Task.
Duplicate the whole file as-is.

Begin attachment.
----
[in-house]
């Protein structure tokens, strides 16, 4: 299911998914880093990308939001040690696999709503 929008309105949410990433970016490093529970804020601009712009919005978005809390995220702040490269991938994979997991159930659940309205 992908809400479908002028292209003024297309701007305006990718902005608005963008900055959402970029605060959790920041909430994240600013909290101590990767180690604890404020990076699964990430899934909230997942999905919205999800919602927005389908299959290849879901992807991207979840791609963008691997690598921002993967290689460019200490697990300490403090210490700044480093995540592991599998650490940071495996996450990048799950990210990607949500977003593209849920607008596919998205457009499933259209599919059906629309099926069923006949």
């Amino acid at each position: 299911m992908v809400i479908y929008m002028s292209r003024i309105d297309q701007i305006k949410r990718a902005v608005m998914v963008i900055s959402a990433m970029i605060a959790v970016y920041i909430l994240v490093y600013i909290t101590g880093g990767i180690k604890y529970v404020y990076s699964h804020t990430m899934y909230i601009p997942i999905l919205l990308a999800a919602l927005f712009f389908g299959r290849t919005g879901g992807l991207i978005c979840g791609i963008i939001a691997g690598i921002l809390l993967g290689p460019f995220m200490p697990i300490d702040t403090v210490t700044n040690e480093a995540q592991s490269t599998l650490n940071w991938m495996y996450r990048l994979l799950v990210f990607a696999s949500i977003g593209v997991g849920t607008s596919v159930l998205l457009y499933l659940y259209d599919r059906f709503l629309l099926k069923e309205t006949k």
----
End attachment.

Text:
[in-house]
């Protein structure tokens, strides 16, 4: 299911998914880093990308939001040690696999709503 929008309105949410990433970016490093529970804020601009712009919005978005809390995220702040490269991938994979997991159930659940309205 992908809400479908002028292209003024297309701007305006990718902005608005963008900055959402970029605060959790920041909430994240600013909290101590990767180690604890404020990076699964990430899934909230997942999905919205999800919602927005389908299959290849879901992807991207979840791609963008691997690598921002993967290689460019200490697990300490403090210490700044480093995540592991599998650490940071495996996450990048799950990210990607949500977003593209849920607008596919998205457009499933259209599919059906629309099926069923006949």
């Amino acid at each position: 299911m992908v809400i479908y929008m002028s292209r003024i309105d297309q701007i305006k949410r990718a902005v608005m998914v963008i900055s959402a990433m970029i605060a959790v970016y920041i909430l994240v490093y600013i909290t101590g880093g990767i180690k604890y529970v404020y990076s699964h804020t990430m899934y909230i601009p997942i999905l919205l990308a999800a919602l927005f712009f389908g299959r290849t919005g879901g992807l991207i978005c979840g791609i963008i939001a691997g690598i921002l809390l993967g290689p460019f995220m200490p697990i300490d702040t403090v210490t700044n040690e480093a995540q592991s490269t599998l650490n940071w991938m495996y996450r990048l994979l799950v990210f990607a696999s949500i977003g593209v997991g849920t607008s596919v159930l998205l457009y499933l659940y259209d599919r059906f709503l629309l099926k069923e309205t006949k």